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Time to occupy


With the passing time, the institution of the funeral becomes more significant to African Americans in their vintage years. Even to those with little philosophical bent, the growing loss of friends and family members causes one to consider the brevity of life. The impediments confronting blacks in America are so challenging that often only the most talented pastors can assure the grieving of the ultimate blessing of life.

When the obituary of the deceased lists numerous achievements it is relatively easy to offer communal gratitude for those blessings. At the funeral of Muriel Walker, an ordinary citizen with a strong independent streak, Rev. Julian A. Cook relied upon Luke 19:13 to inspire the mourners.

Indeed, many blacks suffer from the infirmity of being risk-averse. In Jesus’ proverb in the book of Luke, a wealthy man gives his servants money to invest while he is away. They are instructed to occupy themselves with increasing their fortunes. When he returns, those who decided “to occupy” were rewarded, and the wealthy man took his capital away from the one who failed to invest and gave it to the others. This is a profound message on the ultimate cost of fearfulness.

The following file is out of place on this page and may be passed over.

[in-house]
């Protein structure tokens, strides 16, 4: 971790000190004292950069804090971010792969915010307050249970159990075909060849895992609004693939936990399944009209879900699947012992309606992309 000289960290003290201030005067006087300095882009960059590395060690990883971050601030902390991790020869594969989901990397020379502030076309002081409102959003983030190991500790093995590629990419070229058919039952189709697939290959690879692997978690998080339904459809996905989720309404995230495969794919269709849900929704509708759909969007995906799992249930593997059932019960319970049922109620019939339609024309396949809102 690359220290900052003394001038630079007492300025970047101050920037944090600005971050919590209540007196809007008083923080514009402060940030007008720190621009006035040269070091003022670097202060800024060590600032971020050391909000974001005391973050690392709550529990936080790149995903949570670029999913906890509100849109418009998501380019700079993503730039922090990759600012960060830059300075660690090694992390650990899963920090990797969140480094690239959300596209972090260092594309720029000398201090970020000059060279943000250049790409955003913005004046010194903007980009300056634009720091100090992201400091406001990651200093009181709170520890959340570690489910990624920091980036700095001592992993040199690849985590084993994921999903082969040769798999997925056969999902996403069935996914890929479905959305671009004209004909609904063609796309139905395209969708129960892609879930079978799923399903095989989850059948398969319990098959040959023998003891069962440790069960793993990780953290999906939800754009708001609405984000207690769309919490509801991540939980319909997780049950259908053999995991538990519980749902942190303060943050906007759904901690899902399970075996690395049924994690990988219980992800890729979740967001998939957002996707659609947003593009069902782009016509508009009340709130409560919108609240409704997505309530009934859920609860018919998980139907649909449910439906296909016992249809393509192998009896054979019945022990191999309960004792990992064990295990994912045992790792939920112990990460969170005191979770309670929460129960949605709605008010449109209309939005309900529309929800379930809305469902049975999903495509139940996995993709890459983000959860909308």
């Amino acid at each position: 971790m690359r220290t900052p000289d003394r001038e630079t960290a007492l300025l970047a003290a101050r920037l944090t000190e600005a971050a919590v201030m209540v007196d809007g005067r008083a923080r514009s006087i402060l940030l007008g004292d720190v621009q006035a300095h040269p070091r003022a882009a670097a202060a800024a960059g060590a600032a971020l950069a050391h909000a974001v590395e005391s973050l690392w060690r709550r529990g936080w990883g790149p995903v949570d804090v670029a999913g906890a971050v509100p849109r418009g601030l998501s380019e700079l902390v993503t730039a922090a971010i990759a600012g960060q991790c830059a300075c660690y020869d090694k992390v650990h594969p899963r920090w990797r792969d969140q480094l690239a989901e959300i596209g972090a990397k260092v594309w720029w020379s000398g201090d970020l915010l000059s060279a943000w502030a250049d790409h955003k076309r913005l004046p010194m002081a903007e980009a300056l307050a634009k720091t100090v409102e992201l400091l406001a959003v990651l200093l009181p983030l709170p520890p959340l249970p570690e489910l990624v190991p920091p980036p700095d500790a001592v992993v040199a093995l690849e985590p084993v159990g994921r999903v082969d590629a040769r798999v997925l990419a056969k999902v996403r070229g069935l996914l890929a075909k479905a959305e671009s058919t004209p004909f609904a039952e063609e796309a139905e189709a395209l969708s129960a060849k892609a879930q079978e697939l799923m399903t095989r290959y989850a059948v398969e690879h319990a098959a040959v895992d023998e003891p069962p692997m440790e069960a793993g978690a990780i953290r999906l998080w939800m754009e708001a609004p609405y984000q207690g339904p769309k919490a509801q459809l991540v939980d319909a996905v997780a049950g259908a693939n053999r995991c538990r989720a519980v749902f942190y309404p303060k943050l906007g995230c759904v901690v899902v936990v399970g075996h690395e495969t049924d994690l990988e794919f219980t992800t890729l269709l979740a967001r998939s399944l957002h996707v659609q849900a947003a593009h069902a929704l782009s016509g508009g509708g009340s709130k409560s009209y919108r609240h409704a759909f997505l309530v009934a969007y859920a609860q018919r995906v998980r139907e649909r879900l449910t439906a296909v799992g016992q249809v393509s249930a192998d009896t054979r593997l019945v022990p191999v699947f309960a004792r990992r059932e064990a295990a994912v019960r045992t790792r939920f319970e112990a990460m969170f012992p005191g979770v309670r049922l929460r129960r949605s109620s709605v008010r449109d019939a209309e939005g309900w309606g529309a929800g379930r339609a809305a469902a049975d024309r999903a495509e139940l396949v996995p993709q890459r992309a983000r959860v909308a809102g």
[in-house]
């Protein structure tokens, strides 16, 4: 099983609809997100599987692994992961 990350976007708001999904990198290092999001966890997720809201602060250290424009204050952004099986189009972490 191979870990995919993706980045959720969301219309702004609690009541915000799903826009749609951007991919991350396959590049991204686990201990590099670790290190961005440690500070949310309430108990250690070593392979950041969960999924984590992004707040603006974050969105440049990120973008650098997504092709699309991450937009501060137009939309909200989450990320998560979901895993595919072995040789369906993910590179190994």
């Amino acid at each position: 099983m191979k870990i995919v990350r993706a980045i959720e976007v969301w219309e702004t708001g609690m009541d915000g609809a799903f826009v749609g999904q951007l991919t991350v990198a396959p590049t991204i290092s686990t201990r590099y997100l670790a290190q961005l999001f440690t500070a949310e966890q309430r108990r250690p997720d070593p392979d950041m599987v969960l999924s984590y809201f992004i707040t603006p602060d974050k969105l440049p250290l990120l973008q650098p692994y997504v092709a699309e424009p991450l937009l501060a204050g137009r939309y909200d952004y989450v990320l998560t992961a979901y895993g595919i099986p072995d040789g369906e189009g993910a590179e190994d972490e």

Muriel lived for 100 years when times in America were tough. Yet she maintained her rugged independence. Rev. Cook reminds us that it is time to occupy, another expression for “get busy,” and increase our assets. But by turning to Saint Luke, he also informs us that “to whomever much is given, of him will much be required.” Luke 12:48.